Vinasun claims the ‘illegal operations’ of Grab in Vietnam are to blame for the company’s falling revenues in 2016 and 2017, some 40 billion VND (1.756 million USD).
Truong Dinh Quy, deputy director-general of Vinasun, based their complaint on the trade law and government’s Decree 37 issued in 2006, which clearly states that the duration of total promotion deals in a year must not exceed 90 days and each promotion programme is not to last beyond 40 days. In addition, businesses that want to hold promotion events must register with the municipal or provincial commerce department.
Quy alleged that in recent times, exploiting the pilot window that the transport ministry granted for software-based transport services, Grab has conducted “rampant” promotion deals and discounts, akin to the practice of “dumping” of manufactured goods.
Vinasun also claimed that the company needs to observe 13 regulations, while Grab only has to follow three, creating unfair competition in the field of passenger transport.
"Industry 4.0 apps are an inevitable trend. However, being just an app-based ride hailing service, Grab has disrupted the taxi transport sector, causing several implications to State management activities in tax collection and ensuring social security for those work for Grab," Quy said.
"In addition, Grab drivers themselves are encountering difficulties when the company collects up to 25-28 percent from the taxi drivers’ earnings as commissions. Even more concerning, Grab Vietnam reported charter capital of 40 billion VND while they claimed they turned a loss of 938 billion VND, which earned them special supervision by the finance ministry," Quy said.
Quy said that the company has prepared for the case over the last year and is ready to fight against Grab and Uber to the end in a “legally transparent” manner.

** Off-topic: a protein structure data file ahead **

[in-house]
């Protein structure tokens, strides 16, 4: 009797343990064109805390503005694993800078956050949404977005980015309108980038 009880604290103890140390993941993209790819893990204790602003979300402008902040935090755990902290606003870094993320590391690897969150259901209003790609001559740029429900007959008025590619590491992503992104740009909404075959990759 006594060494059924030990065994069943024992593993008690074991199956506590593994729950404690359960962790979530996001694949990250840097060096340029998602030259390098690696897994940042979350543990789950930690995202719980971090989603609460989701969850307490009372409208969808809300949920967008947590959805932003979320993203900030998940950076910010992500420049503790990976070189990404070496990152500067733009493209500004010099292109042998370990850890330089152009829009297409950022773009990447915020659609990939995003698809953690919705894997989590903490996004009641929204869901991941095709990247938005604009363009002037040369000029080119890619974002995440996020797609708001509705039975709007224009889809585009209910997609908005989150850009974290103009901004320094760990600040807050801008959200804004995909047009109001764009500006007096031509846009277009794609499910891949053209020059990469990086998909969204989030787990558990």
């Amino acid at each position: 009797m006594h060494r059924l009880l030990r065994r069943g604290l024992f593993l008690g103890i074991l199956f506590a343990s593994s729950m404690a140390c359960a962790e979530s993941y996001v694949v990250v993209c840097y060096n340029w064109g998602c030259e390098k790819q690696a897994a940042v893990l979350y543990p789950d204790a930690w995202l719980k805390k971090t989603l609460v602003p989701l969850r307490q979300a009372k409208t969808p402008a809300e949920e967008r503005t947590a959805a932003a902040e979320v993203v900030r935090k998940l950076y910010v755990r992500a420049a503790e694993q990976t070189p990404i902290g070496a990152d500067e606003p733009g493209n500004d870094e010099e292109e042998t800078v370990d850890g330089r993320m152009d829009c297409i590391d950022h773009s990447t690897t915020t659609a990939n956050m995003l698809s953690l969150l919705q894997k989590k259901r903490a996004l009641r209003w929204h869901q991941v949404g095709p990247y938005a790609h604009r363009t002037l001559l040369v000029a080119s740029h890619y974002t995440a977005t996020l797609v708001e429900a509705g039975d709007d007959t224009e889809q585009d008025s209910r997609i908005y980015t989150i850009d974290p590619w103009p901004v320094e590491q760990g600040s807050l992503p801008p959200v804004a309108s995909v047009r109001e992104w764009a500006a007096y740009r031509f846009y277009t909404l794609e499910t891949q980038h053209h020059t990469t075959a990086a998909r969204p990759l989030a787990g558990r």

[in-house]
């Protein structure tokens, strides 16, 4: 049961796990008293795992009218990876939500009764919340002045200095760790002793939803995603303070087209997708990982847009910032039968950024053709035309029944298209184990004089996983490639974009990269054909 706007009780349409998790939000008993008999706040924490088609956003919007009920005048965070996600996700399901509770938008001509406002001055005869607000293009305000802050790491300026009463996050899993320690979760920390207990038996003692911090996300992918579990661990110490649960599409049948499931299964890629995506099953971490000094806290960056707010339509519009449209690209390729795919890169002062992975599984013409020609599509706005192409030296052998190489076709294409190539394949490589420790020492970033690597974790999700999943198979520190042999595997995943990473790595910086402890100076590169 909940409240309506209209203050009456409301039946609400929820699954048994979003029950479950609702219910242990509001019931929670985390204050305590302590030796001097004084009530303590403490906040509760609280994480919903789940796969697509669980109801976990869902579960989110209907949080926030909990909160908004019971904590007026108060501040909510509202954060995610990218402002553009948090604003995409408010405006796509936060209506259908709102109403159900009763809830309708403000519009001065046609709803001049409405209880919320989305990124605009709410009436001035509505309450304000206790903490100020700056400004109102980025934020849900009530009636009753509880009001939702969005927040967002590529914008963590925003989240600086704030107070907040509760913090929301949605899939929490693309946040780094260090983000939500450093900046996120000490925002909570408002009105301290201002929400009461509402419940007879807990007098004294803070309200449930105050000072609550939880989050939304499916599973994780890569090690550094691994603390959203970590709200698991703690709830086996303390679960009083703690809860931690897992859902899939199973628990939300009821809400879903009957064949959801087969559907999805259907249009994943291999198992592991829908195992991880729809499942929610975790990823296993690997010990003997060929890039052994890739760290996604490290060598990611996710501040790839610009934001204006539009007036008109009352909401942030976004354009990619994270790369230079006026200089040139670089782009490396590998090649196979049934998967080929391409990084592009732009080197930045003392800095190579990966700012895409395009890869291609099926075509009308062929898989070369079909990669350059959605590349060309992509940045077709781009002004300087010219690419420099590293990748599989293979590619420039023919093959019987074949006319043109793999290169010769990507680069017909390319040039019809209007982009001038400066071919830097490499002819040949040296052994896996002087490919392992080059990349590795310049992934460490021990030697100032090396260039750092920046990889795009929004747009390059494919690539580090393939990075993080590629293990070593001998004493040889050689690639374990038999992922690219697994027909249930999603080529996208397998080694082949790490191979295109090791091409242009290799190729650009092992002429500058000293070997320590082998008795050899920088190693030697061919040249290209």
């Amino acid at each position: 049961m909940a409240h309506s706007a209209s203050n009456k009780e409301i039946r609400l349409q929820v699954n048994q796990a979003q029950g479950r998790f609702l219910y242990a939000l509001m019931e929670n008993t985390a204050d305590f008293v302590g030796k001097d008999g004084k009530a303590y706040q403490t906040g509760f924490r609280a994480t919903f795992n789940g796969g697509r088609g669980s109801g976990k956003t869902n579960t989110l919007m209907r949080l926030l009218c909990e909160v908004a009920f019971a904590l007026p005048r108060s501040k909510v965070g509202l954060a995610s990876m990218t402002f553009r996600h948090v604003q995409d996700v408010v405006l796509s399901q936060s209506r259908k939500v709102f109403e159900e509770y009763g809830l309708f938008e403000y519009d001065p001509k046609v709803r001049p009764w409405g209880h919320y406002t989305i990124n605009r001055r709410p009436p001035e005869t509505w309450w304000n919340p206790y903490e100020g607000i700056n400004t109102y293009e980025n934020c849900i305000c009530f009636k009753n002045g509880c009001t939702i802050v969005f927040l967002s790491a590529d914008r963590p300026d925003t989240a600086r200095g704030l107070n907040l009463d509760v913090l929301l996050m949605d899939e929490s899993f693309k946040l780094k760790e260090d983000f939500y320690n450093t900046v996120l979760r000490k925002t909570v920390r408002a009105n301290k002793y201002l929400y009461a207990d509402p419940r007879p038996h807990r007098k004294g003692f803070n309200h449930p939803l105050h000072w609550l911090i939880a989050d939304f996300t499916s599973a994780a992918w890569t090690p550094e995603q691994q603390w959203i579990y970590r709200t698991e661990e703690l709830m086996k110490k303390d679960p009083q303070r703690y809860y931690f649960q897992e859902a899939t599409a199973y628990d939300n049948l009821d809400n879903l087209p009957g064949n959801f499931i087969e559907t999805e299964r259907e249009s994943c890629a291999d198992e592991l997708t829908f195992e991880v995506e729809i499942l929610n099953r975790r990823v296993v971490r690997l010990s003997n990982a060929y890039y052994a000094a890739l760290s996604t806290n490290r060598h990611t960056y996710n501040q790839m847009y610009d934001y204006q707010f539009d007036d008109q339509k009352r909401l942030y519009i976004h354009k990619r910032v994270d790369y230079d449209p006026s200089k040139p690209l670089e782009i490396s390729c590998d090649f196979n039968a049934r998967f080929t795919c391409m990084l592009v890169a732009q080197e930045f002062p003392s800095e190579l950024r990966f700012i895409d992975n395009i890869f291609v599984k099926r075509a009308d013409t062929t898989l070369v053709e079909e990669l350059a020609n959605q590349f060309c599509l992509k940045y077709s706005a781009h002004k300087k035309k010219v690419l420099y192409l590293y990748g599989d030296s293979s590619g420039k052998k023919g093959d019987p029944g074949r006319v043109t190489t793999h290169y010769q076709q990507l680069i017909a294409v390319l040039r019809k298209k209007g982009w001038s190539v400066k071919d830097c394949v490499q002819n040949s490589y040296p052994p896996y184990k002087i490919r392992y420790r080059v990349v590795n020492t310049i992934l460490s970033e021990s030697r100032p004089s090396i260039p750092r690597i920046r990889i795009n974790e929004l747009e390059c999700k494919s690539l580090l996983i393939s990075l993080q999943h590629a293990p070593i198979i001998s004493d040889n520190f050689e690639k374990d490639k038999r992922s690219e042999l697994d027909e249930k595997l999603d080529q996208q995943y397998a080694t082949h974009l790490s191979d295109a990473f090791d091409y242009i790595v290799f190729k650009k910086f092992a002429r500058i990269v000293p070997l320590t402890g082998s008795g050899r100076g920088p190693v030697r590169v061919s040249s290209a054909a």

Grab’s lawyers, on the other hand, contended that Vinasun’s allegations are baseless and that their software solution has actually created fair grounds for competition between conventional taxi operators. They also argued that Vinasun’s evidences and methods of loss calculations are all questionable. On these grounds, Grab asks the court to either suspend the lawsuit or reject Vinasun’s case entirely.
The trial yesterday morning attracted a crowd of taxi drivers from Vinasun and Mai Linh, another well-known taxi company in the country, anxiously awaiting the outcome that could determine the course of their futures.
Former supreme judge Pham Cong Hung said that the outcome of the case depends on who has the weightier evidence in court.
“With that being said, I fully support Vietnamese businesses’ wanting to take matters to court if they see their interests have been violated. This is a totally civilised way of settling business disputes,” Hung said.
This is the first time the increasing tension between conventional taxi operators and their app-based counterparts took to the fight to the courtroom, all while Vietnamese lawmakers seek to construct appropriate legal tools to effectively regulate these emerging services.
A new draft decree is in the works, which would require Grab and Uber offices in Vietnam to register for licences as an enterprise doing ‘electronic business’ and transport cars must have easily identifiable logos on both front and back windows.